From Brandeis to Bunkerville, free speech fragile


It’s a long cultural journey between Brandeis University and Bunkerville. But out of those completely different American landscapes came two powerful lessons in free speech.

In the tiny town of Bunkerville near the Nevada/Utah border, the federal government ran roughshod in an attempt to round up a rancher’s cattle from the land his family has used since the 1800s. At Brandeis University in Waltham, Mass., administrators rescinded an honorary degree extended to feminist Ayaan Hirsi Ali. Her offense: The intellectual lynch mob said she was “Islamophobic.”

Government repression failed outright in Bunkerville. Academic liberal orthodoxy failed in practice and principle at Brandeis. Both events should serve to remind us of how fragile freedom can be, even in America.

In Bunkerville, give credit to Nevada Gov. Brian Sandoval. He stood up for the rights of citizens to demonstrate.

Initially, the Bureau of Land Management arrived heavily armed. The first thing it did was not round up cattle, but round up people and put them in a First Amendment pen where the government said they could protest out of sight, out of mind.

It was a stupid move. There can be no freedom if government can restrict the First Amendment to areas of its own convenience.

Sandoval, a former federal judge, gets that, and he used the bully pulpit of his office to tell the BLM in no uncertain words to stand down and cease violating a free people’s right to assemble and speak.

“No cow justifies the atmosphere of intimidation which currently exists, nor the limitation of constitutional rights that are sacred to all Nevadans,” Sandoval, said. “The BLM needs to reconsider its approach to this matter and act accordingly.”

The BLM released the people from their First Amendment jail and guess what happened? Freedom, in the form of proper, righteous civil disobedience.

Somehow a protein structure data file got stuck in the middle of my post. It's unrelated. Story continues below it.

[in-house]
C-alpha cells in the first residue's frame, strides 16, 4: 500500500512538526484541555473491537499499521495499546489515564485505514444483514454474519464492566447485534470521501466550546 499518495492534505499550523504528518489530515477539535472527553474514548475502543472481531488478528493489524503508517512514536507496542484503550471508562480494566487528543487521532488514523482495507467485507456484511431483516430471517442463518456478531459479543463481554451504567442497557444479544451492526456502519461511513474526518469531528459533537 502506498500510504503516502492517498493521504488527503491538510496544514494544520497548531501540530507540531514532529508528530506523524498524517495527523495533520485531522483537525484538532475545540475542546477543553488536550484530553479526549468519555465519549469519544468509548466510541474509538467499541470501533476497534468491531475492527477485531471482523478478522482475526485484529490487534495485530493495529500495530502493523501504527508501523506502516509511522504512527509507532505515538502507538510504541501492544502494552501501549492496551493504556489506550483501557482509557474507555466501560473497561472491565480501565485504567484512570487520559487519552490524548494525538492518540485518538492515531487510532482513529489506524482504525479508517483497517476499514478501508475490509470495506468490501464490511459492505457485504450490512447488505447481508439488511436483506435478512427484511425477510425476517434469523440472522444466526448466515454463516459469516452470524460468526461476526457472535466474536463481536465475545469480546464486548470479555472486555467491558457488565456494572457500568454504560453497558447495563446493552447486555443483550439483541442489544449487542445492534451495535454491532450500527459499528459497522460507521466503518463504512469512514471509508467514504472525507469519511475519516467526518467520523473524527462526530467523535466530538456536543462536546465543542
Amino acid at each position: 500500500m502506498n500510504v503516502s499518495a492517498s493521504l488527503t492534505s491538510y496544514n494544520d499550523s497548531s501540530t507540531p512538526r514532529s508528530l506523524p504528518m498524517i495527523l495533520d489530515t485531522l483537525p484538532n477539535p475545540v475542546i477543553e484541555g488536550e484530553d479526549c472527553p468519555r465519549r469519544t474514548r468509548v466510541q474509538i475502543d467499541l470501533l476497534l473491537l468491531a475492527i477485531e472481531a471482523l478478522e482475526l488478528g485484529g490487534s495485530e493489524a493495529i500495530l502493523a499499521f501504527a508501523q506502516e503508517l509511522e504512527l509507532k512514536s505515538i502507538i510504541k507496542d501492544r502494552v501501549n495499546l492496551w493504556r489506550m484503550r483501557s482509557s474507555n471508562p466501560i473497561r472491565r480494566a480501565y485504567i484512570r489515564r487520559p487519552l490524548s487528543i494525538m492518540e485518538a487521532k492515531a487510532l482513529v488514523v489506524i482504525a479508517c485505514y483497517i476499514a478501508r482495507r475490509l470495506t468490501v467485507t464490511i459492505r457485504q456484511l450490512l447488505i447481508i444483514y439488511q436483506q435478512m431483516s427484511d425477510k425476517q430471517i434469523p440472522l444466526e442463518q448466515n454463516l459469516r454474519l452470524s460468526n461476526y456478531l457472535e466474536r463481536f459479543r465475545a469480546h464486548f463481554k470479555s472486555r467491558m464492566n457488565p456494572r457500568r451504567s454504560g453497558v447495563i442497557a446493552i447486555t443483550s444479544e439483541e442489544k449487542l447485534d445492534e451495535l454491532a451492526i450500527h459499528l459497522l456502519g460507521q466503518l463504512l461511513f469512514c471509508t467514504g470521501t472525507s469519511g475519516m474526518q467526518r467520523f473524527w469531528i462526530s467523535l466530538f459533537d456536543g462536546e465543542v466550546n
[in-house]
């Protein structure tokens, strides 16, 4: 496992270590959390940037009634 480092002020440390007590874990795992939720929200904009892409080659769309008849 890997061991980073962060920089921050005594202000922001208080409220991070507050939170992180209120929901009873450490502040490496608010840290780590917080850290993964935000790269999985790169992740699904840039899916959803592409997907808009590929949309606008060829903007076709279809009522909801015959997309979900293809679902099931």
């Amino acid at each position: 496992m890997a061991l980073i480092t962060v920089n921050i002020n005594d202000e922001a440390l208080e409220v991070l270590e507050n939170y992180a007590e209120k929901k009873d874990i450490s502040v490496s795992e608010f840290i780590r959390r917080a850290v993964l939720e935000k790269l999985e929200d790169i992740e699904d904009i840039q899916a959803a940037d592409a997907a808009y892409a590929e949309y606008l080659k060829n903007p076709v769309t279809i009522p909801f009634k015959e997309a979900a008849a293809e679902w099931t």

Like the civil rights activists of the 1960s, cowboys and patriots put themselves between the BLM and rancher Cliven Bundy’s cows. They blocked traffic on Interstate 15, and like all good protesters became a royal pain in the arse to government.

Eventually, the BLM tucked tail and left.

Of course, the issue isn’t over. The BLM wants Cliven Bundy’s cattle off the land pronto, for reasons not clear at this point. Justice must bring transparency to why the government allowed this cowboy to graze his cattle permit-free for 20 years, only now choosing to lower the boom.

Meanwhile, at Brandeis University, a different kind of oppression took place — a more subtle evil.

The university extended an invitation to Ayaan Hirsi Ali to address students at commencement. She’s a Somali feminist known for fighting against the oppression of women in the Islamic world.

But the forces of political correctness pressured the university to rescind the invite. It’s nothing new in the world of academia. Just ask Barbara Bush, Salman Rushdie and even Barack Obama — all have felt the sting of this brand of oppression.

But speech in a free country always finds a way. The message Brandeis denied Ayaan Hirsi Ali was published in The Wall Street Journal and is now available to anyone with Internet access.

The tyrants at Brandeis missed hearing her predict a better future for women in Islamic countries because “the pendulum has swung almost as far as it possibly can in the wrong direction.” She said:

“When I see millions of women in Afghanistan defying threats from the Taliban and lining up to vote; when I see women in Saudi Arabia defying an absurd ban on female driving … I feel more optimistic than I did a few years ago. The misnamed Arab Spring has been a revolution full of disappointments. But I believe it has created an opportunity for traditional forms of authority … to be challenged, and even for the religious justifications for the oppression of women to be questioned.”

Ayaan Hirsi Ali’s message won out despite the cowards at Brandeis, just as constitutional freedom prevailed (at least for today) in tiny Bunkerville.

Good outcomes, both. But never forget the fragility of freedom.

Sherman Frederick, former publisher of the Las Vegas Review-Journal and member of the Nevada Newspaper Hall of Fame, writes a column for Stephens Media. Read his blog at www.reviewjournal.com/columns-blogs/sherman-frederick.